Please Note: The  house flag and word mark 'P&O' are Trade Marks of the DP World Company https://www.dpworld.com/


Built by Cammell, Laird and Company of Birkenhead, Moldavia was the first ship of the post Great War era, delivered to P&O on 19th September 1922. She and her sister-ship, the ss Mongolia, were designed for the Company's Australia service.

Her twin Parsons double reaction-geared turbines, developing 13,250 IHP, drove twin screws, giving her a service speed of 16 knots.  Her engine room represented a major advance, and she was the first P&O to be so equipped.

On 13th October 1922, she departed Tilbury on her maiden voyage amid press criticism that she only had one funnel, and this was felt to be insignificant for a liner of her size, as it marred her appearance.

She and her sister ship were certainly somewhat dated in design, with their straight stems, counter sterns and single funnels.

Lord and Lady Inchcape signed a photograph while travelling home from Colombo in Moldavia in March 1924

In 1928, she was fitted with a second, dummy funnel, and her boilers converted to burn oil fuel.

Glass plate negative depicting Moldavia passing Bennelong Point, Sydney Harbour, in the 1930s

Moldavia alongside at Liverpool

In April 1930 she was refitted at Tilbury and downgraded to a 'one-class tourist' ship, with fares to Australia from as little as 38.

In 1934, she was fitted with new propellers and steam superheaters, which marginally improved her performance.

Artistic licence ruled the waves......

The reality being somewhat less impressive.........

British Officers ensured your safety while onboard....

 

With fares starting at 14 for a two week Mediterranean cruise, she offered affordable travel to the less discerning....

For the first time, the excitement of cruising was within reach of many....

With interesting and sometimes exotic ports of call.....

And a letter card home, with a foreign stamp, makes a nice souvenir....


In her initial configuration, Moldavia's first class music and smoking rooms, along with a verandah cafe, were arranged on the promenade deck, while the second class music and smoking rooms were on the shade deck aft. Passenger cabins were arranged according to 'the Inchcape plan', with each having access to its own porthole for outside light and air. Inside cabins were designed with a narrow passage to the ship's side.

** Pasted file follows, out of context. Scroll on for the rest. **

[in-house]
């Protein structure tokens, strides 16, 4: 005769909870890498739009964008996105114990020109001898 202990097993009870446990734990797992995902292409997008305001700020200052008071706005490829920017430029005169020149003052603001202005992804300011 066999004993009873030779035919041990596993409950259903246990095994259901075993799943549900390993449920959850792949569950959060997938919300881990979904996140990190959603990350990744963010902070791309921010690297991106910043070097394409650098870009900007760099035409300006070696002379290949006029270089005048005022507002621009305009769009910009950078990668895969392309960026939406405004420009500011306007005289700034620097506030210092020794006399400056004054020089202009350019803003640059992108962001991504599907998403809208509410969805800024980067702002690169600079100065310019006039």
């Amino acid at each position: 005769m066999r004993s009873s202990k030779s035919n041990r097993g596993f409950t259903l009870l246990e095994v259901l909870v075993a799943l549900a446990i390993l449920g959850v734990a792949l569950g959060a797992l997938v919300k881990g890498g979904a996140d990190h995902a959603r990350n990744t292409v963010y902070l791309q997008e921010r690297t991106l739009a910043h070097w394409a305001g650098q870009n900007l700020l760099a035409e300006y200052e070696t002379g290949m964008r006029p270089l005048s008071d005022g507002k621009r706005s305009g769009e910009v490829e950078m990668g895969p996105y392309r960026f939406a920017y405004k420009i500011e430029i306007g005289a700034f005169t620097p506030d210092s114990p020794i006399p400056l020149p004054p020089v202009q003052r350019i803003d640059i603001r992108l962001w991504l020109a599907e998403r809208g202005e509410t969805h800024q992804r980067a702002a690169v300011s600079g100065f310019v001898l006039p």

In order to facilitate service, passengers were kindly requested to order by number....

Fine dining and plenty of choices.....

Gala Nights were special occasions.....

With a special menu.....

Lots of fun for all....

And ballroom dancing.....

And a canvas swimming pool.....

Posing with a lifebuoy was always made a popular souvenir photo....

Tickets for escorted shore excursions are purchased onboard....

But don't stay ashore too long and miss the ship......

But if you are unfortunate enough to miss the ship, report to the Company's Agents immediately....


But sadly, it was not all plain sailing, on 21st July 1935, her port turbine broke down leaving Monte Carlo, requiring repairs at Gibraltar Naval Dockyard.

 

In 1937 she was chartered to carry guests to the Coronation Naval Review at Spithead, much of which was shrouded in fog.

On 17th September she departed Sydney for the last time, arriving Tilbury on Christmas Eve, where she was laid up, pending sale.

Sold for scrap, for 38,000, she arrived at Newport Monmouthshire on 18th April 1938, for demolition.